Norway Finds Rare Earth Metals That Could Make Europe Less Dependent On China
Authored by Ingólfur Stefánsson via The Epoch Times,
Norwegian scientists have made a discovery of rare earth metals in the country’s northern region. The findings have the potential to transform the country’s economy and secure its place as a major player in the global market for high-tech and green technology. Furthermore, the findings could make Europe less dependent on China for the critical metals.
Today, China is believed to account for more than 80 percent of many metals that are needed for green energy solutions, such as rare earth metals used in electric cars and wind turbines.
Karl Kristensen, a consultant for Bergfald Environmental Consultants, says that the green shift in economics will only multiply the world’s dependence on these materials. He warned that China has almost complete control of the market for rare earth metals in his lecture on the topic during the KÅKÅnomics economics festival in Stavanger, Norway, in October 2022.
The discovery in Norway was made during a routine survey of the region and was confirmed through extensive drilling and analysis.
The deposits are believed to be among the largest of their kind in the world, and the potential for further discoveries in the area is significant.
The Norwegian Petroleum Directorate (NPD) was responsible for conducting the research that led to the find. “The NPD has built up expertise over many years, in part through a number of expeditions. We’ve mapped relevant areas, collected data, and taken large volumes of mineral samples,” said Kjersti Dahle, director, technology, analysis and coexistence at the NPD.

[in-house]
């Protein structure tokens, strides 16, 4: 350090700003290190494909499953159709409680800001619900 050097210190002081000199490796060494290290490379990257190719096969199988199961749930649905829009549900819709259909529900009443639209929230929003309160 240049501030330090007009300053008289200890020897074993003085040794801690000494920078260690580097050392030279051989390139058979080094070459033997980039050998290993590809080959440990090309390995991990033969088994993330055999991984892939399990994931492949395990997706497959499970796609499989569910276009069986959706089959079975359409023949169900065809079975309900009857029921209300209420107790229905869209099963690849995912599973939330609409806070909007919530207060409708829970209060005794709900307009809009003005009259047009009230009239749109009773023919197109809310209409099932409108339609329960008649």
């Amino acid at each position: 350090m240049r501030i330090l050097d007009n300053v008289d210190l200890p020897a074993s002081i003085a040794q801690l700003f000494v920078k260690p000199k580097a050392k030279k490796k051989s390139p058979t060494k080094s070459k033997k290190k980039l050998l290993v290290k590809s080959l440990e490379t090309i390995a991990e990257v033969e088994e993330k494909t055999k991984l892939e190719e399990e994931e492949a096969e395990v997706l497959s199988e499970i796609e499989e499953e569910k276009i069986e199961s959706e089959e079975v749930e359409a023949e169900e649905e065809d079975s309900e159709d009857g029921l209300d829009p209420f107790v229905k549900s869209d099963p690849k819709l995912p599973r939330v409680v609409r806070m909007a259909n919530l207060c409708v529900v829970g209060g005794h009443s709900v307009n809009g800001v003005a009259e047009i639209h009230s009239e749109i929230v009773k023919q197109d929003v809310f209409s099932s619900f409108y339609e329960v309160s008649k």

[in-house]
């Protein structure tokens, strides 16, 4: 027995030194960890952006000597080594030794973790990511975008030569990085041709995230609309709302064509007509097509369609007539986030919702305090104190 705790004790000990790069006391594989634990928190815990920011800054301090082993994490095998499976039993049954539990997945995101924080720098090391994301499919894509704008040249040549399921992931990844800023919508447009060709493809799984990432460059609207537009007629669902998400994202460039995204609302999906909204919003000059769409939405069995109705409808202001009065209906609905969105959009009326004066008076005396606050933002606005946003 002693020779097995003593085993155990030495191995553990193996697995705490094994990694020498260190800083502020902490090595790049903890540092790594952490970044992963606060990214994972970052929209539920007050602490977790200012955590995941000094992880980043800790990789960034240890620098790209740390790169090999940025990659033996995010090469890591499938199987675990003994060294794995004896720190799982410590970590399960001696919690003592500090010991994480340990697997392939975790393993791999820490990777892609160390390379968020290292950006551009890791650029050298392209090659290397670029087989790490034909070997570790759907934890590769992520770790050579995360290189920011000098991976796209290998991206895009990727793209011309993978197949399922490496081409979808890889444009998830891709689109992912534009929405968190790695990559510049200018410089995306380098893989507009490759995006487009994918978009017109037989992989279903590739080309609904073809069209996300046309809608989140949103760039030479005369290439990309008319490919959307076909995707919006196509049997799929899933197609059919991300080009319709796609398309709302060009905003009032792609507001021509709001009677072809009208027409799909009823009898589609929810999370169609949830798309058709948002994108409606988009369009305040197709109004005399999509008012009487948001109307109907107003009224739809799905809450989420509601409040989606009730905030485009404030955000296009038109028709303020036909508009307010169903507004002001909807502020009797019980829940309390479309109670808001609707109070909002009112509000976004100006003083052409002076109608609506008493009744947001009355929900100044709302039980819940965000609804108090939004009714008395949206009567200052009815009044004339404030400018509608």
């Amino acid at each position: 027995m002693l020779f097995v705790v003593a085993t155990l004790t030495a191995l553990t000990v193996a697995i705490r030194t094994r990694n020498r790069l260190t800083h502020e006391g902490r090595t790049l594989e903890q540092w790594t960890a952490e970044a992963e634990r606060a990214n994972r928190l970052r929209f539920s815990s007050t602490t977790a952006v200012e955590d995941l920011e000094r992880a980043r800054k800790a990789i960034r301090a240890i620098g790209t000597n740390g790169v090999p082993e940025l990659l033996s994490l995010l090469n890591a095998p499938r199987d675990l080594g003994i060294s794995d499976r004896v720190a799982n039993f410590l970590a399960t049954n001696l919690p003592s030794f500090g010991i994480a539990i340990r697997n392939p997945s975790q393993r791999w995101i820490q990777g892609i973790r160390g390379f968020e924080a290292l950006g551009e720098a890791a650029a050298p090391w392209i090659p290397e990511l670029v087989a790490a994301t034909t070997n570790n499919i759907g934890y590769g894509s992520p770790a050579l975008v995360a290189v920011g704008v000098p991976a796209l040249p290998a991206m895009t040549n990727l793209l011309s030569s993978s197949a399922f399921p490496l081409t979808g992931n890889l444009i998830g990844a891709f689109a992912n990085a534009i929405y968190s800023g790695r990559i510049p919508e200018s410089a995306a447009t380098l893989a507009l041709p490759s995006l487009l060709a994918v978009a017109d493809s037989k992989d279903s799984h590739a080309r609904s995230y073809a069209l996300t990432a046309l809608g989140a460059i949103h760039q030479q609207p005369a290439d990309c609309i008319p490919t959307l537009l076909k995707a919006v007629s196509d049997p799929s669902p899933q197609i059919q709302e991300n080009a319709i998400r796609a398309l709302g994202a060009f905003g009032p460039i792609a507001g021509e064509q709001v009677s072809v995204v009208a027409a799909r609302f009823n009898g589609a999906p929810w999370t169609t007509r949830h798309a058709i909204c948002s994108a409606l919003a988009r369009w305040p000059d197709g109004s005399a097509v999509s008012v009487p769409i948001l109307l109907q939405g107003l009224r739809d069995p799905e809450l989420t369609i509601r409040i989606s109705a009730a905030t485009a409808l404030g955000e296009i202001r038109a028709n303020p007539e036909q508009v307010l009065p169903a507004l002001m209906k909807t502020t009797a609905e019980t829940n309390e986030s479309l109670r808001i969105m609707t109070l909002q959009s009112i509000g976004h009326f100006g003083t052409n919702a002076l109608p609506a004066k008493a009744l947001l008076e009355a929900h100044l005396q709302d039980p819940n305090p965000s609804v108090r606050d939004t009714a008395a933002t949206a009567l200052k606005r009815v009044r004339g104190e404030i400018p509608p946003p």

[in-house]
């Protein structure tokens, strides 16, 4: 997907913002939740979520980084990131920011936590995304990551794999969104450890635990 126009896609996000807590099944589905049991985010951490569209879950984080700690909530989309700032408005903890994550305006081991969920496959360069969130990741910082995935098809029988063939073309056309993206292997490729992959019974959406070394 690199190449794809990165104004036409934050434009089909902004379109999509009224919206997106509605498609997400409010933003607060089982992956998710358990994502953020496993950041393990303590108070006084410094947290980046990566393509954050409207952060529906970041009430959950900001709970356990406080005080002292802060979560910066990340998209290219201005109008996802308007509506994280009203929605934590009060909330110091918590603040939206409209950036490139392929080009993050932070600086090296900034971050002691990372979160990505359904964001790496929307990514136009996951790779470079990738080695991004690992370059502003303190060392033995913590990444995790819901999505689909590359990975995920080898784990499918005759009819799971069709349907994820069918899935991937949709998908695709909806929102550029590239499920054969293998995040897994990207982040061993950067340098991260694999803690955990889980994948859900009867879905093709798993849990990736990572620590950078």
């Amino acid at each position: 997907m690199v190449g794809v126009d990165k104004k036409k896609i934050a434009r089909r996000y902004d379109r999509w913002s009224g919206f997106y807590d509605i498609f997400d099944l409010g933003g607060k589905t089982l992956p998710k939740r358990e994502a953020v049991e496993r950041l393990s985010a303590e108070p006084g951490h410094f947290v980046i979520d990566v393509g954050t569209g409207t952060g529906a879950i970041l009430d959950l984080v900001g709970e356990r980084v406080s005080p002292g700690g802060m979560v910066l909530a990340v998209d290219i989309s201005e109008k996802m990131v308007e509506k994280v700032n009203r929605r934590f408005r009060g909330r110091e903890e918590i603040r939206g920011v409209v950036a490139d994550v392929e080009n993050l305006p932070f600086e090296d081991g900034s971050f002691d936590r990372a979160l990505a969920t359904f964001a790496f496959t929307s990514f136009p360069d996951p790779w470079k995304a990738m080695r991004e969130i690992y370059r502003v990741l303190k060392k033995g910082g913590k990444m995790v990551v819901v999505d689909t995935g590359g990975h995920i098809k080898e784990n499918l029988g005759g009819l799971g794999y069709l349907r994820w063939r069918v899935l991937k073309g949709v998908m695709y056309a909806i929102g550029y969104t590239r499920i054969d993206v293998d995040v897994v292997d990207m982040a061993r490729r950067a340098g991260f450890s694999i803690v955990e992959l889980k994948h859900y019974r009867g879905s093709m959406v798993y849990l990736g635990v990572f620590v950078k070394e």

NPD’s research shows that there is a large area of the Norwegian continental shelf with significant mineral resources, particularly in the deep sea, where several of these minerals are concentrated. The Norwegian government and NPD are now working together to create the necessary framework for a sustainable and responsible exploration and utilization of these minerals. The focus is on ensuring the protection of the marine environment, preserving the diversity of marine life, and mitigating the impact of the mineral exploration and extraction activities.
The discovery of these minerals on the Norwegian continental shelf is seen as a major step forward in the country’s efforts to reduce its dependency on mineral imports and to become a leading player in the production of sustainable technologies. The NPD’s report will now be used as a basis for further research and exploration activities in the coming years.
“Of the metals found on the seabed in the study area, magnesium, niobium, cobalt, and rare earth minerals are found on the European Commission’s list of critical minerals,” the NPD said in its statement on the research.
Rare Earth Metal Supply Chain in the West
The Norwegian find is a result of the West rebuilding its supply chain for rare earth minerals. It follows an announcement from LKAB, a Swedish mining company, earlier in January 2023. LKAB announced the discovery of Europe’s largest deposit of rare earth oxides in the country’s far north. The discovery was described as positive for not only the company, the region, and Sweden, but also for Europe and the climate.
To reduce dependence on China, Western countries are investing in exploration, mining, and processing of these minerals. The United States, for example, is funding projects to extract rare earths from coal and phosphates and is also working on recycling technology to reduce the need for new minerals. Europe is making efforts to secure its own supply of rare earths and is funding research into new technology to extract and process these minerals. The rebuilding of the rare earths supply chain is a step in reducing dependence on China and ensuring a sustainable future for technology and green energy solutions.